Posted By RichC on July 10, 2009
Sometimes the best laid plans can go awry when you’ll not reading the details. My Achilles’s heel is ‘a good buy’ when it comes to tools and technology gear and the Hammer N1200 empty’ myshare’ NAS (Network Attached Storage) unit seemed to be fitting into my planned purchase since I had two spare 250GB 3.5 inch drives sitting around. It looked like an attractive purchase since it was networkable and only $160 … plus came with a 320GB Western Digital portable Passport drive. Assuming the Passport goes for about $80 to$120 and I’m always glad to have an extra WD Passport drive, then the Hammer N1200 was going to cost me $50 – 80!
Whoa … no so fast (after the order was placed of course) … let’s pay attention since my spare hard drives are IDE drives and and the Hammer N1200 need SATA drives that means I now have to also purchase a couple of matching hard drives. Not a big deal, but certainly not the “deal” that I had in mind. Nevertheless, I’m upping the size in hopes that they will store data for a long time without having to be swapped.
One of the nice aspects of setting up a networked storage device is that I can use it with the several different operating systems I have running at the house … Windows, Mac and Linux. The interface to the Linux OS ‘myshare’ device is easily accomplished by accessing the IP after plugging into your network. Much like setting up a router or access point one runs through a few set up options in order to secure access to the interface and issue network permissions by user and groups.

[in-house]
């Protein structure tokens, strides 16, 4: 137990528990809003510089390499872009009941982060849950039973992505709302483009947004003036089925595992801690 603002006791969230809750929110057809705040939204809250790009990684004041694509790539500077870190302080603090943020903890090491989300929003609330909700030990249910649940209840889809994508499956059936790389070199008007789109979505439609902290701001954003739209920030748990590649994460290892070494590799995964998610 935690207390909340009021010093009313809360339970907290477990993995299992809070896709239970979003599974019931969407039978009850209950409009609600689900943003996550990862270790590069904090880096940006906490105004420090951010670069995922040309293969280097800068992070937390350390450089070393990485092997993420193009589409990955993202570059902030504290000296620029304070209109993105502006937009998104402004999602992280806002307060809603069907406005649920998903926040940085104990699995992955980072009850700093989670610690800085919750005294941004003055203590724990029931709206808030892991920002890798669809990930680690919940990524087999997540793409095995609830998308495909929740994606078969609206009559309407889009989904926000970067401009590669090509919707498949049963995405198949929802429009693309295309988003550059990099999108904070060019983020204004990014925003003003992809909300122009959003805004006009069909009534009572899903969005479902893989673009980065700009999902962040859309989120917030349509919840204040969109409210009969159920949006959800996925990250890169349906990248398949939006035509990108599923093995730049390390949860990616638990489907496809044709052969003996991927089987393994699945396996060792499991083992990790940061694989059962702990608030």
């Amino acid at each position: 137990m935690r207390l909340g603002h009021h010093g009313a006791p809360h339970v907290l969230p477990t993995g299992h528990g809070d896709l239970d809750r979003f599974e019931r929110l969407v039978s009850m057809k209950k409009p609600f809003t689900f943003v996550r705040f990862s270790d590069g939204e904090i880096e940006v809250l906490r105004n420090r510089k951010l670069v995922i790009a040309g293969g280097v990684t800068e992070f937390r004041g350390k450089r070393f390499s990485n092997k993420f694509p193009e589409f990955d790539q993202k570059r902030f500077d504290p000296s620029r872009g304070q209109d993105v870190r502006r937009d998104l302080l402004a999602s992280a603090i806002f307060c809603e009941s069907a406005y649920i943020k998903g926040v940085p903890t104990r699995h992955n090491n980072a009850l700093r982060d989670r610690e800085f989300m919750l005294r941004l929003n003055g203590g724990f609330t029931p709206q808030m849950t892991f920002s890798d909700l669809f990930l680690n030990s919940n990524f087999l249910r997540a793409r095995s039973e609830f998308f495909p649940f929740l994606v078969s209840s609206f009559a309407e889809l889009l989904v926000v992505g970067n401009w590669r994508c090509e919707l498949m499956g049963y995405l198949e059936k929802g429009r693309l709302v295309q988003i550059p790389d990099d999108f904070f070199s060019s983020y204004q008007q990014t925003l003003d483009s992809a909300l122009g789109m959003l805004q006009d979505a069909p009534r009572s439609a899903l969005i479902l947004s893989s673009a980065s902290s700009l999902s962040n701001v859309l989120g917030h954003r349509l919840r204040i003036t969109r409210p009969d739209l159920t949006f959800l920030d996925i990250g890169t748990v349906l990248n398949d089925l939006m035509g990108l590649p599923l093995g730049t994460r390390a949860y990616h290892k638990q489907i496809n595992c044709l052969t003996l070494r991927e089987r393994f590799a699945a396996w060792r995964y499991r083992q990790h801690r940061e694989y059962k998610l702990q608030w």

Another plus is that the the networked drive can be configured for remote access to the files through FTP (or SMB or NSF). Since I purchase a couple of new 1.5TB drives ($115 ea), I opted to mirror the drive for data protection or duplication. This really was the primary reason for needing a new back-up drive anyway. I’m also planning to use it as a primary for video editing content (lost on the crash of my last external harddrive without backups) but this may be a problem. Unfortunately my network is only a 100baseT and Fast Ethernet and not the desired 1000baseT ‘Gigabit Ethernet’ network. We’ll see how long I can hold off upgrading?
In setting up the “mirror” drive, the Hammer N1200 goes through a very long ‘resyncing’ process (above). In fact it probably took a good 6 to 8 hours to prepare the drives — if the extended storage mode is used, the drives are ready immediately, but there’s no recovery option without plugging in a USB back-up drive (option on the N1200).
So far it is running … but a true workout will have to wait until after my vacation.
Here’s a decent review.